In today's world, where globalization is a common trend for all nations, Mexico is actively working with the United States to foster sustained economic development by investing in human capital and promoting research and innovation. In this 20th anniversary year of NAFTA, both countries are moving forward, and increased trade and exchanges of people and commerce have created integrated value chains that brought annual trade between Mexico and the U.S. to about $500 billion last year. Meanwhile, to reach our goal of strengthening the competitiveness of the North American region, we have decided to expand cooperation in other sectors, particularly in higher education, so that flows of knowledge can contribute to a new regional partnership and close gaps in cultural integration, training and employment.
Mexico's foreign policy has always been committed to international cooperation to achieve peace and prosperity among nations. In the same spirit, cooperation through academic mobility and exchange programs has the potential to expose young people, researchers and scholars from both countries to new ideas and open discussion, and generate new knowledge on topics of common interest. These are the objectives of the Bilateral Forum on Higher Education, Innovation and Research (FOBESII in Spanish) that Presidents Barack Obama and Enrique Pena Nieto established in May 2013 to develop a 21st century workforce that will build the foundation of our mutual economic prosperity. On that occasion, both presidents reaffirmed their belief that greater educational opportunities would advance shared goals in all areas of the already rich partnership between Mexico and the United States.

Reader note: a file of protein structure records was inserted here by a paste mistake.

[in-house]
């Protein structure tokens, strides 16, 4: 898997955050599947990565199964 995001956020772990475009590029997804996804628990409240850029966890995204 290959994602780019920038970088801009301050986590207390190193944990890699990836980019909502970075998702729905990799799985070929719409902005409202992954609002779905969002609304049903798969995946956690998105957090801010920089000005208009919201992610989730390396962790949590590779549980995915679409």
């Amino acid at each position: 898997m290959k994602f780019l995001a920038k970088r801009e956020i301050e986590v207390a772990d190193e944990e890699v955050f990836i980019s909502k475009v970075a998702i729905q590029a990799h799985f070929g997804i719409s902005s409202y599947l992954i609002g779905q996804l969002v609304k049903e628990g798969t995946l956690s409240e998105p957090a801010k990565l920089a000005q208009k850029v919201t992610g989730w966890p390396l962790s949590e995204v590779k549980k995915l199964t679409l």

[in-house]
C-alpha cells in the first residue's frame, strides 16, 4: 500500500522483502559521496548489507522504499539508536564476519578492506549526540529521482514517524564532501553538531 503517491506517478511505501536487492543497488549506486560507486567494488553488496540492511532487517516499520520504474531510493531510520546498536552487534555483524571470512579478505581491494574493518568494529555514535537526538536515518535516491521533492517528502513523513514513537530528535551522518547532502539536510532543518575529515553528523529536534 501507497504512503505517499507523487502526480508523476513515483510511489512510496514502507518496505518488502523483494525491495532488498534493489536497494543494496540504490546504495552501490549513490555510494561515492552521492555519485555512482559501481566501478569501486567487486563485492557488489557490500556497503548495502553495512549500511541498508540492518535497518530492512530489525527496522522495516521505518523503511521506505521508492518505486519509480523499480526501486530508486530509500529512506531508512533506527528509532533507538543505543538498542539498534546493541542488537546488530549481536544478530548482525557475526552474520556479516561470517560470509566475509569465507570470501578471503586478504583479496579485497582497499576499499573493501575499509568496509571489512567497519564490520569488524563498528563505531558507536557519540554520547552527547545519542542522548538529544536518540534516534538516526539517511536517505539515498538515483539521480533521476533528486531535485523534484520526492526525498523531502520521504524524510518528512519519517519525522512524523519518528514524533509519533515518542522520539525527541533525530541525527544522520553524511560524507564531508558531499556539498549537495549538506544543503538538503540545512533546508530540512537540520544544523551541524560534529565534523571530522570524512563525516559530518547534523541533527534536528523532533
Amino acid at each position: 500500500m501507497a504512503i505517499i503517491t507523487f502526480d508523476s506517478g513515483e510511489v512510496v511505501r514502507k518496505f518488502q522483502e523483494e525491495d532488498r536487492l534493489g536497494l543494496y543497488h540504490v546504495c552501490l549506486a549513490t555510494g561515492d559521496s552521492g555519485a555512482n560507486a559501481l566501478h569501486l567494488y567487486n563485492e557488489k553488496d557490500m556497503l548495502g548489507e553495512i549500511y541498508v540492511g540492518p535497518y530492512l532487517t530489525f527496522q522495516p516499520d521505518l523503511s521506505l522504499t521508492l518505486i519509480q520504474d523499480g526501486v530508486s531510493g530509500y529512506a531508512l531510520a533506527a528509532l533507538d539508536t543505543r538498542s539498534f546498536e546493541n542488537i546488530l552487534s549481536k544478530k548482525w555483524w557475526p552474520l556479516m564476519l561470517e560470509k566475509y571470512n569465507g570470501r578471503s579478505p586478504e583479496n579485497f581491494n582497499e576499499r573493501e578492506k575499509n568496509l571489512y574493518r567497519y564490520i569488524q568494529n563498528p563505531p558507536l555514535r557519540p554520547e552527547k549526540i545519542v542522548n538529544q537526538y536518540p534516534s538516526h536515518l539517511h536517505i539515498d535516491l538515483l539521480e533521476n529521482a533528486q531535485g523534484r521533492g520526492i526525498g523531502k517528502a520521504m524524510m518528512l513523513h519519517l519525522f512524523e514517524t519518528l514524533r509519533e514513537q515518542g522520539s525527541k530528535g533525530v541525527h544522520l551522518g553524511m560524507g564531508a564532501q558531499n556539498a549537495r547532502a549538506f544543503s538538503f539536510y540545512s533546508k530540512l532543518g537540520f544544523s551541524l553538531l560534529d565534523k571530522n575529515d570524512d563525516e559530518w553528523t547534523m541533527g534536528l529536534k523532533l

With FOBESII in mind, the Mexican Consulate in Boise embraced the project of linking Idaho State University with the Universidad Autonoma de Ciudad Juarez (UACJ). After several months of consultations, today (July 11) both institutions will sign a cooperation agreement to promote academic and educational exchanges. This agreement will allow for exchanges of undergraduate, graduate and/or professional students, faculty and/or staff, academic materials, research activities and publications, seminars and academic meetings as well as short term academic programs.
For the signing ceremony of this agreement, ISU President Arthur Vailas and Provost Laura Woodworth Nye will host a high level delegation from UACJ that will include the university president, the secretary general, the director of the biomedical sciences institute and the deputy director of cooperation and internationalization. Also, a high level officer from the Ministry of Foreign Affairs, who is an expert in FOBESII and U.S.-Mexico relations, will travel here from Mexico City.
UACJ, one of the most prestigious universities in northern Mexico, located in the state of Chihuahua, just across the border from El Paso, Texas, will offer 25 scholarships for medical school students from ISU who will travel to Ciudad Juarez to study community medicine. In exchange, ISU is offering scholarships to students and scholars from UACJ to improve their English language skills and benefit from other programs devoted to foreign students.
Mexico and the United States have a tradition of educational cooperation and exchanges. Now, through the new platform offered by FOBESII, the two countries have inaugurated a new era of collaboration.
The signing of the cooperation agreement between ISU and UACJ confirms the strong and fruitful association that exists between higher education institutions, civil societies and the private sectors of Mexico and the United States. At the same time, it offers a good example of the depth of our bilateral relationship and the richness of the exchanges between our two nations.
Moreover, local engagement is often the best way for countries that are neighbors, partners and trustworthy friends to achieve progress. That is why the ISU-UACJ cooperation agreement is a positive signal of the good faith and growing bonds between Mexico and the beautiful state of Idaho.
Guillermo Ordorica is consul of Mexico in Boise.